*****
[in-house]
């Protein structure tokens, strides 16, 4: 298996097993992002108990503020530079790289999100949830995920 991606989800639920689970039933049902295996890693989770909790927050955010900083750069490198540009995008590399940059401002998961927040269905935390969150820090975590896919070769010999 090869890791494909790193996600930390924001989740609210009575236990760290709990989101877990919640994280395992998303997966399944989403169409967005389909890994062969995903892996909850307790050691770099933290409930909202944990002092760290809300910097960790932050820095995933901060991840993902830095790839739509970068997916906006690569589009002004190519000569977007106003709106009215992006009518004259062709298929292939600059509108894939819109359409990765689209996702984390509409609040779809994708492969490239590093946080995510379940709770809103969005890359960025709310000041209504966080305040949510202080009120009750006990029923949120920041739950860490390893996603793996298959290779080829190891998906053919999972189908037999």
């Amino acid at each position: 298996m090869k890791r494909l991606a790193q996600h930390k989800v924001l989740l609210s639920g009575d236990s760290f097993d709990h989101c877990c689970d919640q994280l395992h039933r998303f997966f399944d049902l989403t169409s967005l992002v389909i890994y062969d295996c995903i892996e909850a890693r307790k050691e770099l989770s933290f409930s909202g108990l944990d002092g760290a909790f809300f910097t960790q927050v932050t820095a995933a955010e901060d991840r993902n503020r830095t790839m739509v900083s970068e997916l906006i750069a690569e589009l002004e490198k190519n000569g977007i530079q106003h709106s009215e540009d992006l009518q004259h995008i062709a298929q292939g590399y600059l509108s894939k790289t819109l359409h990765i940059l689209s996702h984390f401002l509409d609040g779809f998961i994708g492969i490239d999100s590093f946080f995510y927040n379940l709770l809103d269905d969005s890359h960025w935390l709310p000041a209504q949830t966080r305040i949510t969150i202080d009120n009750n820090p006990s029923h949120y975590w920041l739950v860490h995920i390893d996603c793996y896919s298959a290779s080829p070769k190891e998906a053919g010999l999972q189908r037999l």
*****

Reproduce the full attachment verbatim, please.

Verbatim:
[in-house]
């Protein structure tokens, strides 16, 4: 298996097993992002108990503020530079790289999100949830995920 991606989800639920689970039933049902295996890693989770909790927050955010900083750069490198540009995008590399940059401002998961927040269905935390969150820090975590896919070769010999 090869890791494909790193996600930390924001989740609210009575236990760290709990989101877990919640994280395992998303997966399944989403169409967005389909890994062969995903892996909850307790050691770099933290409930909202944990002092760290809300910097960790932050820095995933901060991840993902830095790839739509970068997916906006690569589009002004190519000569977007106003709106009215992006009518004259062709298929292939600059509108894939819109359409990765689209996702984390509409609040779809994708492969490239590093946080995510379940709770809103969005890359960025709310000041209504966080305040949510202080009120009750006990029923949120920041739950860490390893996603793996298959290779080829190891998906053919999972189908037999």
């Amino acid at each position: 298996m090869k890791r494909l991606a790193q996600h930390k989800v924001l989740l609210s639920g009575d236990s760290f097993d709990h989101c877990c689970d919640q994280l395992h039933r998303f997966f399944d049902l989403t169409s967005l992002v389909i890994y062969d295996c995903i892996e909850a890693r307790k050691e770099l989770s933290f409930s909202g108990l944990d002092g760290a909790f809300f910097t960790q927050v932050t820095a995933a955010e901060d991840r993902n503020r830095t790839m739509v900083s970068e997916l906006i750069a690569e589009l002004e490198k190519n000569g977007i530079q106003h709106s009215e540009d992006l009518q004259h995008i062709a298929q292939g590399y600059l509108s894939k790289t819109l359409h990765i940059l689209s996702h984390f401002l509409d609040g779809f998961i994708g492969i490239d999100s590093f946080f995510y927040n379940l709770l809103d269905d969005s890359h960025w935390l709310p000041a209504q949830t966080r305040i949510t969150i202080d009120n009750n820090p006990s029923h949120y975590w920041l739950v860490h995920i390893d996603c793996y896919s298959a290779s080829p070769k190891e998906a053919g010999l999972q189908r037999l």